Bill Burr Wanted to Be More Eddie Murphy Than Rodney Dangerfield

Sorry, Rodney — Burr gave Murphy more respect
Bill Burr Wanted to Be More Eddie Murphy Than Rodney Dangerfield

When wanna-be comic BilI Burr was 18, he saw Rodney Dangerfield perform one-liners live. “A master comedian,” he says. Shortly after that, Burr caught Eddie Murphy, “another monster performer. Back to back, Rodney then Eddie.” Burr loved both comics, but he noticed something that stuck with him. At the Dangerfield show, everyone in the audience looked like Burr. “But looking at Eddie’s audience, I remember consciously thinking, ‘He’s making everybody laugh.’” 

And that, Burr explained in Satiristas: Comedians, Contrarians, Raconteurs & Vulgarians became his goal, years before he ever got on a stand-up stage. “I knew I wanted to do what Eddie did: make everybody laugh,” Burr said back in 2009. “Of course, in this country, ‘everybody’ means Black people and white people — I wasn’t really thinking about Asians. I’m joking about that, but really, no one ever does think of Asians with the same sensitivity as Black/white stuff.”

Long before “white privilege” became part of the popular vernacular, Burr noticed significant differences in his audiences. “When I’m down South, I always ask, ‘Did you find Dukes of Hazzard offensive? A couple of rednecks driving an orange car through a barn, screaming, ‘Yee-haw’?’’ Where was the Redneck NAACP on that one? That was the Amos and Andy of white Southern culture,” he joked. But he understood why those kinds of jokes were considered fair game. “People never see redneck jokes as racist or offensive, because if you’re a white, heterosexual male in America, you couldn’t have been dealt a better hand, let’s be honest, so you get less sympathy, that’s all there is to it.”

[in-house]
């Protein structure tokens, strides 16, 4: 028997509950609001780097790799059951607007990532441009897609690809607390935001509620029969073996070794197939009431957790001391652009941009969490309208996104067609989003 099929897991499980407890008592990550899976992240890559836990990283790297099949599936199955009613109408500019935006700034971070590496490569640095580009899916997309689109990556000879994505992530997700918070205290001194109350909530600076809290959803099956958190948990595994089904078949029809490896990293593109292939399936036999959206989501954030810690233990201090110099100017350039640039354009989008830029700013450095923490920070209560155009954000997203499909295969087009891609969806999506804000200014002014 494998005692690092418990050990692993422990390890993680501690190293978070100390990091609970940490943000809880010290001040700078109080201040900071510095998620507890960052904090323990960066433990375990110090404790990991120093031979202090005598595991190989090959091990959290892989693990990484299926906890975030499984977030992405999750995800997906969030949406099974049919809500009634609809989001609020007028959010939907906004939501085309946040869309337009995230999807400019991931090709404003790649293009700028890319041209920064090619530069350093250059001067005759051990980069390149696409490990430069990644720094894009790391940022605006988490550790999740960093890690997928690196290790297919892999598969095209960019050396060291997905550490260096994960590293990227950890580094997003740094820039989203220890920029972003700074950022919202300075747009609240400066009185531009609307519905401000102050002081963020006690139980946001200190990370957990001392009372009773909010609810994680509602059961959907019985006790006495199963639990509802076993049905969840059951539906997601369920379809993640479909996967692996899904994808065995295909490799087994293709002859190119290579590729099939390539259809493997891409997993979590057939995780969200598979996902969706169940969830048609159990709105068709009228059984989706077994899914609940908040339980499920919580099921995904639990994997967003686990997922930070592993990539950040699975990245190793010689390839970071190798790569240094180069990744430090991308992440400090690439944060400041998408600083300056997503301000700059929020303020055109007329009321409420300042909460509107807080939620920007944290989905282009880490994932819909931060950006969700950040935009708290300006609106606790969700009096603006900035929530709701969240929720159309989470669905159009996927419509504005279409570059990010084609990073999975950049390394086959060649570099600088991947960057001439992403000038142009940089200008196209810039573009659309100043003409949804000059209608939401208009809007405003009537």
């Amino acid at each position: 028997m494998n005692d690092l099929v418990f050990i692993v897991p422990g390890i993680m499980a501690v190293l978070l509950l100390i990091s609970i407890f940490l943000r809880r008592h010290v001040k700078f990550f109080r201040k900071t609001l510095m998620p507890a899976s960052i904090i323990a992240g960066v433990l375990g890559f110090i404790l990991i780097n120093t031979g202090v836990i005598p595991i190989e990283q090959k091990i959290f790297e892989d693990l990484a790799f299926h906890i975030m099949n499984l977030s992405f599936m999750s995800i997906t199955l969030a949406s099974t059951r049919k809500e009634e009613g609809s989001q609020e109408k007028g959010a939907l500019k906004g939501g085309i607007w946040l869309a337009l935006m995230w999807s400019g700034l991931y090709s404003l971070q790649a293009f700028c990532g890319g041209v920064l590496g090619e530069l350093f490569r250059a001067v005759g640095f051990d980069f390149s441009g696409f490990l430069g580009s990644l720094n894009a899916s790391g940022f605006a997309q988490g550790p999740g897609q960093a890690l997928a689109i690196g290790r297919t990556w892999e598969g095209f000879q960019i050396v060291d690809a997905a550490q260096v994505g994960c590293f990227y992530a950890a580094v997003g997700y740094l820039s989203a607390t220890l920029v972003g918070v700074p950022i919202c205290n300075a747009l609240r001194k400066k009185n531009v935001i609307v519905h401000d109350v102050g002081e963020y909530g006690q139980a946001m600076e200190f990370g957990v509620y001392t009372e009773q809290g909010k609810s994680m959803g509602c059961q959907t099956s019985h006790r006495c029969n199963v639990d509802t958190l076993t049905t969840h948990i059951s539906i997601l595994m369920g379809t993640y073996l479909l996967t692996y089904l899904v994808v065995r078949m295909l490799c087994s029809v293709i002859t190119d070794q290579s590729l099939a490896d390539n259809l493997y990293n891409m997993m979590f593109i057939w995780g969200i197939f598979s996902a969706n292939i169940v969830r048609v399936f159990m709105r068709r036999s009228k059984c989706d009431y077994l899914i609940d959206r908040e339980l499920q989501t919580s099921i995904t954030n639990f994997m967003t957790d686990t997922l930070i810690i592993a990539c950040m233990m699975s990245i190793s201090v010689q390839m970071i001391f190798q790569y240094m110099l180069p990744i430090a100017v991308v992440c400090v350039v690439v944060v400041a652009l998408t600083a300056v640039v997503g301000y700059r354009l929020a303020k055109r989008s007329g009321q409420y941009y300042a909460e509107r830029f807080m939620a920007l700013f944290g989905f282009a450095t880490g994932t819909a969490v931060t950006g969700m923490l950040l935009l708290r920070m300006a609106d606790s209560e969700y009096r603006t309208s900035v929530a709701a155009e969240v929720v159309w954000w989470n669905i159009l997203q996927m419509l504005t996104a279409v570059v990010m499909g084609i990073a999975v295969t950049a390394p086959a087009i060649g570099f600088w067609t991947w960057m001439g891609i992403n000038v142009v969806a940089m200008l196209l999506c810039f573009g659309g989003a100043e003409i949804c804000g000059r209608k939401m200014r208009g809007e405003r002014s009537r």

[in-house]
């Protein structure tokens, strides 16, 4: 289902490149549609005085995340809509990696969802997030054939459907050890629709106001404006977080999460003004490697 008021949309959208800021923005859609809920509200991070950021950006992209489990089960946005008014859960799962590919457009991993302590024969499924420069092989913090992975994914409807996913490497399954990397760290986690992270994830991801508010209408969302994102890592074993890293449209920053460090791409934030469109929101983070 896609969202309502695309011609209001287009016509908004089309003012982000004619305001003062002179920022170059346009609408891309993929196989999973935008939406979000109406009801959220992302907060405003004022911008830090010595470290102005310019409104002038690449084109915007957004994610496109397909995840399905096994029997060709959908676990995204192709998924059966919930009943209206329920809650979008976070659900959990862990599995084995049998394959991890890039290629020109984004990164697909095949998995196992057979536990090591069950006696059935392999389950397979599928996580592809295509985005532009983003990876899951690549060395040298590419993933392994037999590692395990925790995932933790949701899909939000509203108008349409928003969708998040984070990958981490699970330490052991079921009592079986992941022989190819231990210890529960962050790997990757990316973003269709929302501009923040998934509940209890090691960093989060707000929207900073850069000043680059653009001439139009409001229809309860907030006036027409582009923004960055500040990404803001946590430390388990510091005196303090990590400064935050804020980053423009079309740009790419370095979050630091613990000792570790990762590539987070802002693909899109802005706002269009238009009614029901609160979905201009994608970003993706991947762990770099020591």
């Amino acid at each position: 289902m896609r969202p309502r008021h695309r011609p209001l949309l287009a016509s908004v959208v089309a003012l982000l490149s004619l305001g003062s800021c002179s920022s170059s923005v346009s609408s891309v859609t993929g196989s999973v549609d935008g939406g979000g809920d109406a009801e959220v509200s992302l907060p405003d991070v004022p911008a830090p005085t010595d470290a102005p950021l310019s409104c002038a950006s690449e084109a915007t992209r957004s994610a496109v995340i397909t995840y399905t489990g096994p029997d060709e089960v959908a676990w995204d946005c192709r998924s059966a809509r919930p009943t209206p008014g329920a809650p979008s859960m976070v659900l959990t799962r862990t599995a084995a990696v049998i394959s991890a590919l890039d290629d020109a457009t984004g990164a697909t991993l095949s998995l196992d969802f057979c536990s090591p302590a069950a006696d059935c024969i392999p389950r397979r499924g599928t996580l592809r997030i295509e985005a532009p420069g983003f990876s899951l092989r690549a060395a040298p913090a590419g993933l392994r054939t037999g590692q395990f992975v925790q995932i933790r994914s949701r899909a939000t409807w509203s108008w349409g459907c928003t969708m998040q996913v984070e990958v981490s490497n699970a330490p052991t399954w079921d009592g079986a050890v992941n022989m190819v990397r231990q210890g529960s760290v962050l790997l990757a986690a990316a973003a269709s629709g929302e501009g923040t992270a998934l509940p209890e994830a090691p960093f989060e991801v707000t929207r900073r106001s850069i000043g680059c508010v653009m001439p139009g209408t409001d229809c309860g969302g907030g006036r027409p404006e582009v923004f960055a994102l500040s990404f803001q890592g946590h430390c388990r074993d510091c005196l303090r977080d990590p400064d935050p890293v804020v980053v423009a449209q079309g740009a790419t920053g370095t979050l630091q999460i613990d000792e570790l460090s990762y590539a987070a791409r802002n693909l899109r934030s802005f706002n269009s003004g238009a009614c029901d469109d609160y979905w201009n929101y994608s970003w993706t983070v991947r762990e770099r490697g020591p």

To become more Murphy than Dangerfield, Burr “started doing Black rooms and did BET and The Apollo for the same reason I love doing stand-up in cities where you get those mixed crowds: what you’re saying doesn’t get lost.”

Get lost? Hey Bill, give us an example of what you mean by that. “With an all-white crowd, the same joke can take on a whole different meaning, whether you want it to or not. Back in the day, I used to do a joke about kids acting like gangsta rappers. In New York, people were, ‘Oh yeah, I know guys like that. They’re hilarious,’” Burr said. “But in South Bend, Indiana, I go, ‘What’s up with these white kids acting like gangsta rappers?’ And this angry white guy in the back goes, ‘YEAH!!’”

Not exactly the response Burr was after: “I was, like, ‘Hey, easy, fella. I’m not going the Klan route with this, I’m just making fun of ’em.’”

Playing in front of different kinds of audiences helped Burr make sure crowds weren’t twisting his jokes to mean something he never intended. “But I find it interesting that people think we can’t openly discuss race or gender or any of that,” he explained. “It’s really not that big a deal. People say it’s ‘taboo’ or ‘edgy,’ but those walls were broken down long ago; people aren’t nearly as shocked as we think they are.”


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